Each of our tests is prepared by at least two experts and quality control of the results shall be ensured. Reports only include vulnerabilities that have been checked manually. As part of quality control, the risk levels, evidence, and completeness of the recommendations previously attributable to the vulnerabilities are assessed.

Pricing example

Web-based Line of Business systems (ERP, CRM, etc.)
The Black Box penetration testing

starts at 2’250 EUR

The GREY Box penetration testing

starts at 5’950 EUR

The price can vary if there are additional requirements.


How penetration testing is different from vulnerability assessment?

Vulnerability assessment is the process of using automated professional tools to detect, categorize, and score vulnerabilities existing in a system. Penetration testing refers to the active exploitation of vulnerabilities to determine their severity, applicability to system in scope, potential for causing damage to customer business. Manual penetration testers can ensure zero false positives. However, vulnerability scanning is an important part of penetration testing.

How penetration testing is different from red-teaming?

There is no single “correct” definition for “red-teaming”. Usually, the goal of a pen-test is to find as many vulnerabilities as possible, try to exploit them, and access each vulnerability’s risk level. A red-team testing goal is to find one way in, exploit it and then escalate laterally through your system to access the most valuable data. Often, “red-teaming” is also associated with longer, higher fidelity, stealthy engagements with only very few restrictions for methods and tactics. As such, red-teaming mimics very determined, focused attacker.

What graybox means and how is it different from blackbox?

In a black-box testing the penetration tester is placed in the role of the average hacker, with no internal knowledge of the target system and no accounts. A black-box penetration test determines the vulnerabilities in a system that are exploitable from outside the network.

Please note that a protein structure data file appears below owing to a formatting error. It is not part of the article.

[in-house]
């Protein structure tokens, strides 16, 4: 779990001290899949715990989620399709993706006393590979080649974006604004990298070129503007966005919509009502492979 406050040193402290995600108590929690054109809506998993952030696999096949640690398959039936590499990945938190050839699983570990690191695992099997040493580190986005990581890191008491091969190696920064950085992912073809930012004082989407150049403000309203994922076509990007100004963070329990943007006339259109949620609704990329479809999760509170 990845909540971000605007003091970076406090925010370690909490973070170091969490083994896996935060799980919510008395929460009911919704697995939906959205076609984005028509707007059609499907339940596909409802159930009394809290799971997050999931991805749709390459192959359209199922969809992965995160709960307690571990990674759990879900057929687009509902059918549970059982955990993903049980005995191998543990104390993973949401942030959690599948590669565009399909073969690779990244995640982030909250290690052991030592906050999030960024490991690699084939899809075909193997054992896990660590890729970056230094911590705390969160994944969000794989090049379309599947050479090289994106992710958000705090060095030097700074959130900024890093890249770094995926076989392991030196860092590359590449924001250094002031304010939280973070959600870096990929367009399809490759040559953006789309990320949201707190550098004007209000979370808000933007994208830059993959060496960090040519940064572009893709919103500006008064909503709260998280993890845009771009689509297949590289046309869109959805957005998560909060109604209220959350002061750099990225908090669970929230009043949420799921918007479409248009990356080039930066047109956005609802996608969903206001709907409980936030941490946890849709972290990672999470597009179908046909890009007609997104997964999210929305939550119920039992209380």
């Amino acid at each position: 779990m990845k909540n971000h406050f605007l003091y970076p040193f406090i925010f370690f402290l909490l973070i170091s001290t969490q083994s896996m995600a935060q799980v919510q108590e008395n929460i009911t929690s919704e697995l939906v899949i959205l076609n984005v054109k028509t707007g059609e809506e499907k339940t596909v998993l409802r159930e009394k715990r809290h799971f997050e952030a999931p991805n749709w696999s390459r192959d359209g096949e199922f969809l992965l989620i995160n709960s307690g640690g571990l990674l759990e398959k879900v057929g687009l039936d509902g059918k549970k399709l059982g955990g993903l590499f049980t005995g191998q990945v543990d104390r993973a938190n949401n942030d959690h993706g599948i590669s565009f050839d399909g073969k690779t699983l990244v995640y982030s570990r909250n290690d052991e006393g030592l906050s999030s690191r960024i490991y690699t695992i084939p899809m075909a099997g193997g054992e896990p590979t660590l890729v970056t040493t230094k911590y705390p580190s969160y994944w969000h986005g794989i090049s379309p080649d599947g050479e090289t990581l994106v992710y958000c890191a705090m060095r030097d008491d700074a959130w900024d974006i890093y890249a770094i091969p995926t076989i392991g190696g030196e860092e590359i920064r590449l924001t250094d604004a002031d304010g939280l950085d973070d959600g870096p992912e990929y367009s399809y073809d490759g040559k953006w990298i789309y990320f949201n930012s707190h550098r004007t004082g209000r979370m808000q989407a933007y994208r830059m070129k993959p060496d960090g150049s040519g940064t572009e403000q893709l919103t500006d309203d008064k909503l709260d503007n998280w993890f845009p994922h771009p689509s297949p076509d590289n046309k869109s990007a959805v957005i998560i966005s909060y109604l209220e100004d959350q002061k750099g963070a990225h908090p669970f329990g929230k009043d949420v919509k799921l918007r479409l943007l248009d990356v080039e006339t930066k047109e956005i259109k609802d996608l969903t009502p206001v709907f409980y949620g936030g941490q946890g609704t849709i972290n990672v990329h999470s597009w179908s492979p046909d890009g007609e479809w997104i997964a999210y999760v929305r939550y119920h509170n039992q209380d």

Gray-box tester has the access and knowledge levels of a user, potentially with elevated privileges on a system. Gray-box pen testers typically have some knowledge of a network’s internals, potentially including design and architecture documentation and various types of accounts in the system.

What is static and dynamic web page?

Static websites appear the same for every user that accesses them and only change when a developer modifies the source files, whereas dynamic websites can present different information to different visitors. The web page will look the exact same to everyone who requests it. Static web pages does not have user profiles.

What is API?

An application programming interface (API) is a way for two or more computer programs to communicate with each other. API usually does not have human readable interface.

Is password brute-forcing included in tests?

We do some limited test on common passwords (no more than 1000) for privileged accounts if system logic allows automated attacks and tests are on production systems. We can test against large password data bases in various languages, use additional logic for password permutation, but such actions are negotiable and not included in standard test proposal.